The Indiana Democratic Congressional Victory Committee is running a TV ad which includes this quote from Republican U.S. Senate candidate Richard Mourdock: “To me, the highlight of politics, frankly, is to inflict my opinion on someone else.”
The ad’s intent is to shock you, as if what Mourdock said is extreme and unusual. It’s not — Mourdock merely happened to state the truth out loud, that’s all. Inflicting opinions on other people is the entire purpose of gaining control of the government gun.
Do the Democrats really not understand this?
Of course Mourdock wants to inflict his opinions on others — that’s why he wants this government job. It’s also why Democrat Joe Donnelly, Libertarian Andrew Horning and Independent Jack Rooney would like the job. They all agree that government force is valid, but have differing opinions on the best way to use that force.
As soon as one of these candidates gets elected, he will begin to work hard to do what every other politician that ever existed has done: inflict his opinions on other people. You probably don’t mind and may even be happy, as long as you agree with the winner’s opinions.
But if you disagree — if you have a different opinion, then you do mind and this is why political groups are willing to spend a quarter of a million dollars for a 30 second advertisement.
The opinions of others don’t matter as much in our private lives. It’s true that we can be in situations where we may have to deal with another person’s opinion which differs from our own. For example, we might have a different opinion than our boss in how to perform an aspect of our job, but the difference in our daily voluntary interactions is that we are free to end any relationship if a difference of opinion becomes a problem.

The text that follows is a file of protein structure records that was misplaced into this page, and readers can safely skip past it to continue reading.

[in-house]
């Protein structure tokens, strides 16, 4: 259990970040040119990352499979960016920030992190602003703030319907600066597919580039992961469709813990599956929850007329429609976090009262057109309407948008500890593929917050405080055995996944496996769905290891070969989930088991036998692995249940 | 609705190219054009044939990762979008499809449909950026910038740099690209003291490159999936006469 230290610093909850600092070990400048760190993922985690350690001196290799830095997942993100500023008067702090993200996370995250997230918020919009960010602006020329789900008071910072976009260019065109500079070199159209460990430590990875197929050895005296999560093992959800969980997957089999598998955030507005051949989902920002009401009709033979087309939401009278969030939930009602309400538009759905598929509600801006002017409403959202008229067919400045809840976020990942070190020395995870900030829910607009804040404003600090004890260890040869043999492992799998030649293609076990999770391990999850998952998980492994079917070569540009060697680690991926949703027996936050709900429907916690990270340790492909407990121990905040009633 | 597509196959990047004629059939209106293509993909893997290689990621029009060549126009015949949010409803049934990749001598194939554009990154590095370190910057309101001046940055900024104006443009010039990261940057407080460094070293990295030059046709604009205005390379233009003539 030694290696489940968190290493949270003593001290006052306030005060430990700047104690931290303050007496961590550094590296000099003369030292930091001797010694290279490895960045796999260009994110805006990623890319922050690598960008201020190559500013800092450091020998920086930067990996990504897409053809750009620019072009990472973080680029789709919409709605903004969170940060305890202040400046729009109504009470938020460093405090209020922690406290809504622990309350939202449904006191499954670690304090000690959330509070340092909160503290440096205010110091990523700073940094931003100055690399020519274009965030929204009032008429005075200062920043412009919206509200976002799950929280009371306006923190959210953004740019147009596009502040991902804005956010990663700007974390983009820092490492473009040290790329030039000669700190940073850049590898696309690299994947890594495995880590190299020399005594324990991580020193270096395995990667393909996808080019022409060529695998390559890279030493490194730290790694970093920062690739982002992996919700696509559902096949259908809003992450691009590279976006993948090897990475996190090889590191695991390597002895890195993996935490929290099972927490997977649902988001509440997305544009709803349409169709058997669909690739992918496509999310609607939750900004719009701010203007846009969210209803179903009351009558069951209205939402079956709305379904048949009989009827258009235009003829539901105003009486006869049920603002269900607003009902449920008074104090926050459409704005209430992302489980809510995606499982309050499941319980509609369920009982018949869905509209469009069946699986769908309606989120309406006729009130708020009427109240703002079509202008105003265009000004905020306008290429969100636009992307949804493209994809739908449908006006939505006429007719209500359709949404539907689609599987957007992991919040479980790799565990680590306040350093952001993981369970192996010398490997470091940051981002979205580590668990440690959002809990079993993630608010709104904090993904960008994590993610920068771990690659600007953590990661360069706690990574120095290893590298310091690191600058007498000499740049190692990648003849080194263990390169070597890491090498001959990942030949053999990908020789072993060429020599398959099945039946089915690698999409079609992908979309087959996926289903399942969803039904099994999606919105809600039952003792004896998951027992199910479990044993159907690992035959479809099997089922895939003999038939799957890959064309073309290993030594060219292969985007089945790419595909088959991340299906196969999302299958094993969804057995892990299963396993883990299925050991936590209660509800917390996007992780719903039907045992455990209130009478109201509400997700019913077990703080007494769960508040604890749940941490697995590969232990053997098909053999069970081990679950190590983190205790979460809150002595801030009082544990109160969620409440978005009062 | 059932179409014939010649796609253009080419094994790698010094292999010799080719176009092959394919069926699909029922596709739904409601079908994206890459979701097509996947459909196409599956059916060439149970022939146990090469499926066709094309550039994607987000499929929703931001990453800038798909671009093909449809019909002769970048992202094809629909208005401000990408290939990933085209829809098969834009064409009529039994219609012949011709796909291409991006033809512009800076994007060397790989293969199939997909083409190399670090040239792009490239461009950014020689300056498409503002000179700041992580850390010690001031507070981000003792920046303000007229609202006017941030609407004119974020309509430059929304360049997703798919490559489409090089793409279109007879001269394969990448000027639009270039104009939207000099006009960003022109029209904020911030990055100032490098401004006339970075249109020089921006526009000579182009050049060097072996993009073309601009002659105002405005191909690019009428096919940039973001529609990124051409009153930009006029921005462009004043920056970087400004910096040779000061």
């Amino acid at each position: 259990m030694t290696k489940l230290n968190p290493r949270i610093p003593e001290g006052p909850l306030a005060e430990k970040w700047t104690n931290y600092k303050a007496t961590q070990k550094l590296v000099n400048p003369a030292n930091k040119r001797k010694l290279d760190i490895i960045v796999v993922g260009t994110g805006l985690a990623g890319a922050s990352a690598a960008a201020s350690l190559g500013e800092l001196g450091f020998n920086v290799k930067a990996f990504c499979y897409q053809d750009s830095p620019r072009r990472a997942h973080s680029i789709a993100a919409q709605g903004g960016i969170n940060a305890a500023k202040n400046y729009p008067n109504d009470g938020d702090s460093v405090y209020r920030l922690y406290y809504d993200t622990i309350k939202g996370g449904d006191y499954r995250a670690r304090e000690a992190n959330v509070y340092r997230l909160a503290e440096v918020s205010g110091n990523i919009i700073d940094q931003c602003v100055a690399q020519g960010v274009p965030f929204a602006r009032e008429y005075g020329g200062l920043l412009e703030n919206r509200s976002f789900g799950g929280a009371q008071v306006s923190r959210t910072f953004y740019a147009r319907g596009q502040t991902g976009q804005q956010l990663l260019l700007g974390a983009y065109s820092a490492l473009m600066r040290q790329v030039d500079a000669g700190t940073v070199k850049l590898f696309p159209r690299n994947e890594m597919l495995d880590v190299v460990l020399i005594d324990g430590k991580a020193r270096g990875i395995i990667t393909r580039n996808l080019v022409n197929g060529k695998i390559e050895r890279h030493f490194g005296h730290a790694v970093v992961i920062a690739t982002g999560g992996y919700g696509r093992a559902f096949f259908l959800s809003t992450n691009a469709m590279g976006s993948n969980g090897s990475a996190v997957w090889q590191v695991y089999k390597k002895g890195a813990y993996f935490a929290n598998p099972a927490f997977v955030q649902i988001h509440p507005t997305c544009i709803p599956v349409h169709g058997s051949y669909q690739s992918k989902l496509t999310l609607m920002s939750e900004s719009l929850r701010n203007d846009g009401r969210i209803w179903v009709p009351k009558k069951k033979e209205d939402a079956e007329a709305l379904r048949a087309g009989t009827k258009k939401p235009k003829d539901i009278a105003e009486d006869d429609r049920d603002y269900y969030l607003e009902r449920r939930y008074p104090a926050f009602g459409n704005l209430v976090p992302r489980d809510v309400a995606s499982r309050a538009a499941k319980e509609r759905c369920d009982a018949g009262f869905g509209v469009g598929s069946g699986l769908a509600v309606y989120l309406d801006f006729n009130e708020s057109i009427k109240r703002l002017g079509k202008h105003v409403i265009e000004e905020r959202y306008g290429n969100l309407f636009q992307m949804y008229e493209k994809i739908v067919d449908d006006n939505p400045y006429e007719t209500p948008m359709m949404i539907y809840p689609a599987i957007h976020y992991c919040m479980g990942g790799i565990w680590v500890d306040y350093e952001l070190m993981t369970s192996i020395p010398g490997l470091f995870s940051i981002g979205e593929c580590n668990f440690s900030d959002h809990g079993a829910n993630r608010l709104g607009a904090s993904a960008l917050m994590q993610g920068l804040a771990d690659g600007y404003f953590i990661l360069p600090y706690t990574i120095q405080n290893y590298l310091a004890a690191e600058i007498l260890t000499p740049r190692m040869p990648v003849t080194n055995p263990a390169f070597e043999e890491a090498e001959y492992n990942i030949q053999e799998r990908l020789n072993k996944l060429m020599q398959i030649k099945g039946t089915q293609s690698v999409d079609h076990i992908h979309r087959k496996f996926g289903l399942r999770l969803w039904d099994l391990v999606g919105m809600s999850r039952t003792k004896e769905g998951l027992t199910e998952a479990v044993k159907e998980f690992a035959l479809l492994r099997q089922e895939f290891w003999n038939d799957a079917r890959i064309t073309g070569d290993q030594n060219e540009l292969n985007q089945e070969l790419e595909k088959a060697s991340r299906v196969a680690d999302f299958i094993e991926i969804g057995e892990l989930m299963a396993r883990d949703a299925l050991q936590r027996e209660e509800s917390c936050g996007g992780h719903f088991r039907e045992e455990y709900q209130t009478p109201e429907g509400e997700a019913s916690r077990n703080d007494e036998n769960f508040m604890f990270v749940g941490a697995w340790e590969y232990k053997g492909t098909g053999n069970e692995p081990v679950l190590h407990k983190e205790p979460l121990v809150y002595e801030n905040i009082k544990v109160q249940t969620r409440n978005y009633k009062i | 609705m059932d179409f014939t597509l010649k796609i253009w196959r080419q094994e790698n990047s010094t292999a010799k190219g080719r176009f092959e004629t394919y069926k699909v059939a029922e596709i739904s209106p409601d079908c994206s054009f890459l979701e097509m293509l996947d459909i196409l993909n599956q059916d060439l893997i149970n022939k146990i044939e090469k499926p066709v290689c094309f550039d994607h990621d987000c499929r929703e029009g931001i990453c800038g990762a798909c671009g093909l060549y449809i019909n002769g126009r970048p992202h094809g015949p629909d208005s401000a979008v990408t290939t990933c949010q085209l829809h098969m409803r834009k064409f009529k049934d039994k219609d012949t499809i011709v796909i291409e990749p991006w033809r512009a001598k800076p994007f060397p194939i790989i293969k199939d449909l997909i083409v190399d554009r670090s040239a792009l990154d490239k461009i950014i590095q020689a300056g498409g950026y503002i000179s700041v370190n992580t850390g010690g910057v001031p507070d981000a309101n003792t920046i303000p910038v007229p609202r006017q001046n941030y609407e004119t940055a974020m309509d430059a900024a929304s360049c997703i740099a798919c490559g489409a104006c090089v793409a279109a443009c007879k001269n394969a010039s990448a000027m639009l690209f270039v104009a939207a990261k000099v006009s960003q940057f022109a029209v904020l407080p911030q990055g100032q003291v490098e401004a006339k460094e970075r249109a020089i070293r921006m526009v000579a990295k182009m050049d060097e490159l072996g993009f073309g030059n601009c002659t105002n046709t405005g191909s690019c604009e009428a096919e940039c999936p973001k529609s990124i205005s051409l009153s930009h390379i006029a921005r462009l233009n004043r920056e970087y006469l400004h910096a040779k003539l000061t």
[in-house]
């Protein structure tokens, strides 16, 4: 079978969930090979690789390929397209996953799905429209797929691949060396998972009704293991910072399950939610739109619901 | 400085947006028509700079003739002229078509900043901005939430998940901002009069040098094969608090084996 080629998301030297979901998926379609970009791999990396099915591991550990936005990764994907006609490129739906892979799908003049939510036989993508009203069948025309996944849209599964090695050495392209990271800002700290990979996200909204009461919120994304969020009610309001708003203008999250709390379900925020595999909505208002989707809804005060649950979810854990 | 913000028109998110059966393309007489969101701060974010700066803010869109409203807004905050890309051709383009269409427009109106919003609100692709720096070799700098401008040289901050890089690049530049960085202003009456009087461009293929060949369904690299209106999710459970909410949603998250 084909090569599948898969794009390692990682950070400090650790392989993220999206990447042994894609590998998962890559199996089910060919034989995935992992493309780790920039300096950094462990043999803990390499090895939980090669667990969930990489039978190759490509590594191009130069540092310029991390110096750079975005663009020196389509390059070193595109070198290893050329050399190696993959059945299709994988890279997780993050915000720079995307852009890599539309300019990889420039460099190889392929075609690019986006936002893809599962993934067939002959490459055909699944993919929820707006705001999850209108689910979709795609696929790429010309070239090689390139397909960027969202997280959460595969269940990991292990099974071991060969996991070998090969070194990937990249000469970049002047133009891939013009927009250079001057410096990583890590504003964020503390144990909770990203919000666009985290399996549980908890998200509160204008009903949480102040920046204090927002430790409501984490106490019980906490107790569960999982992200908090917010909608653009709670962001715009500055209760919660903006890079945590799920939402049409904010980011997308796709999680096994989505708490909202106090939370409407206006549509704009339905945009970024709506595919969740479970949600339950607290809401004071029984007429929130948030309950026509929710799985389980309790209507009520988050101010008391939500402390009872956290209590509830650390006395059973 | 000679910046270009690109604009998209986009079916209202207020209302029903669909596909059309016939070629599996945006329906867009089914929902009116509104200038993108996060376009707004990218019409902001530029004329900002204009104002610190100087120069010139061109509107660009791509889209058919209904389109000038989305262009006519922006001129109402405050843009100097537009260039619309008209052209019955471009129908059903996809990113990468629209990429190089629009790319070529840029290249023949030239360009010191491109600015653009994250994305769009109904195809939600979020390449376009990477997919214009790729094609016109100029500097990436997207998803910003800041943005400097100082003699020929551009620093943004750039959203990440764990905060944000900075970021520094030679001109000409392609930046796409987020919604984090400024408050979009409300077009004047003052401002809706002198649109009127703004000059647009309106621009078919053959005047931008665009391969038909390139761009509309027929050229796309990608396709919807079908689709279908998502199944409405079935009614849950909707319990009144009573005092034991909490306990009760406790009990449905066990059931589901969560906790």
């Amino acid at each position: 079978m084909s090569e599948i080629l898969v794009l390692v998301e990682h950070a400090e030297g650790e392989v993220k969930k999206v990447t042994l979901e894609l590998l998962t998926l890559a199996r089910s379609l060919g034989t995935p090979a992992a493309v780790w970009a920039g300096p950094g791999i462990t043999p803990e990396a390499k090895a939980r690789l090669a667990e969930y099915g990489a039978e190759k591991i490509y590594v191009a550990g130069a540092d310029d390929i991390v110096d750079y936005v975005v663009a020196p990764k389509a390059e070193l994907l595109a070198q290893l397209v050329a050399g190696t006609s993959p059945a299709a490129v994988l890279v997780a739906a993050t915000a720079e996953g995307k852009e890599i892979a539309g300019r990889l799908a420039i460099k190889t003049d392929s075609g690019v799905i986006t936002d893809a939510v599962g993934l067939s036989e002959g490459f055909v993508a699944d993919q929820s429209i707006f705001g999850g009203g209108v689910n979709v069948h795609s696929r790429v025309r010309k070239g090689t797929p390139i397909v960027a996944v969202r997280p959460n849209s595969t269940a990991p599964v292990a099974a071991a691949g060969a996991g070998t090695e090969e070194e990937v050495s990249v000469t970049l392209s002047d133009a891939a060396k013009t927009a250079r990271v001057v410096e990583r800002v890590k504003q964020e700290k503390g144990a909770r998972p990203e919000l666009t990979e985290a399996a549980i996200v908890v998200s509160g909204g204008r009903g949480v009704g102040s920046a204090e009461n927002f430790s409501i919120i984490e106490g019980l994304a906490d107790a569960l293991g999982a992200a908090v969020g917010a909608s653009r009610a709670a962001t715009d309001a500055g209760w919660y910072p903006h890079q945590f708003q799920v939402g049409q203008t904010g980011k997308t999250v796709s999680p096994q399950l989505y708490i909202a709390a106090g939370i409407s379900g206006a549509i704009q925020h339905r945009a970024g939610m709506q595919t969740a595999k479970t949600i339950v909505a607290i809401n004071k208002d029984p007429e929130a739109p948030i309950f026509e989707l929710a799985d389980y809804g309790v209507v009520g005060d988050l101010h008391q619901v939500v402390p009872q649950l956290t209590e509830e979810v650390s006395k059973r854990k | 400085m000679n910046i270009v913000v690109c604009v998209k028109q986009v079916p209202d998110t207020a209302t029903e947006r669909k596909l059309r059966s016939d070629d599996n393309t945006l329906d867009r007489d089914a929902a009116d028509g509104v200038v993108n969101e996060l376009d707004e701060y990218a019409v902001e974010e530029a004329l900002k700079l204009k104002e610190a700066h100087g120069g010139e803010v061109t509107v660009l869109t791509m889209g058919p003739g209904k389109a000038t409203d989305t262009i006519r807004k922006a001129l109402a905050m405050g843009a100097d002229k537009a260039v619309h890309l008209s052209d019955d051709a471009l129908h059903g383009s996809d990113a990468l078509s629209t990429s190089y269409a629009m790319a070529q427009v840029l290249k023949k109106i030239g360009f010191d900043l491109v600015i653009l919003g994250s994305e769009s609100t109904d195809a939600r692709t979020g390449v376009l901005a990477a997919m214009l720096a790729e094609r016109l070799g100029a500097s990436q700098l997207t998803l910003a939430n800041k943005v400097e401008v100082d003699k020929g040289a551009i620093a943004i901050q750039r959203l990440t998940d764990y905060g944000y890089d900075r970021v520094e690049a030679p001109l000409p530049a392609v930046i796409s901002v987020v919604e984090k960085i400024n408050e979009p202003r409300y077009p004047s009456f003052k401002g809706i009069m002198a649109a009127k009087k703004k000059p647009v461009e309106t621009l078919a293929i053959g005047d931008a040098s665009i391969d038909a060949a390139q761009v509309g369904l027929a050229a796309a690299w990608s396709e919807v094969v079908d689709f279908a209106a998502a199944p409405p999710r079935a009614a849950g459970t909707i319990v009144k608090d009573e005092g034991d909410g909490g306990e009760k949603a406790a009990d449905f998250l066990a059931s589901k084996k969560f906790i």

We can also look at what I do here every week. I can’t inflict my opinion on you. I can only share it. I COULD WRITE IN ALL CAPS but this print version of yelling still wouldn’t mean I could inflict my opinion on you like politicians with power and control can.
When someone like me shares an opinion with you outside of government, you are in control. You get to consider the opinion and decide for yourself if you think it has any value and if you want to take any action regarding that opinion.
This even includes political ads. Candidates and their campaign staffs cannot inflict their opinions (unless they engage in voter fraud) — they can only share them like everyone else does while in the private realm. It’s only when one of the candidates wins that he gains the power and control to potentially inflict opinions.
We see this happening all around us, at every level of government. Here’s a list of examples where opinions are inflicted on you through politics: war and methods of fighting terrorism; entitlement programs; where you can smoke; who you can marry; various permit and licensing requirements; designating and protecting historic property; how many bridges to build across a river; whether you should pay tolls and how much the tolls should be and — what’s that?
Oh you’re right, that probably was like scratching my nails on a chalkboard. I’m sorry for inflicting so many examples on you at once. AT LEAST I DIDN’T WRITE THE LIST IN ALL CAPS.
Considering all of this evidence, the people who created this ad sure must have a low opinion of you and me if they think we’d actually believe that one candidate is any different than another when it comes to the desire to inflict opinions on others.
— CLARK COUNTY RESIDENT DEBBIE HARBESON LIKES TO WRITE IN ALL CAPS SO SHE CAN HEAR WHAT SHE’S THINKING.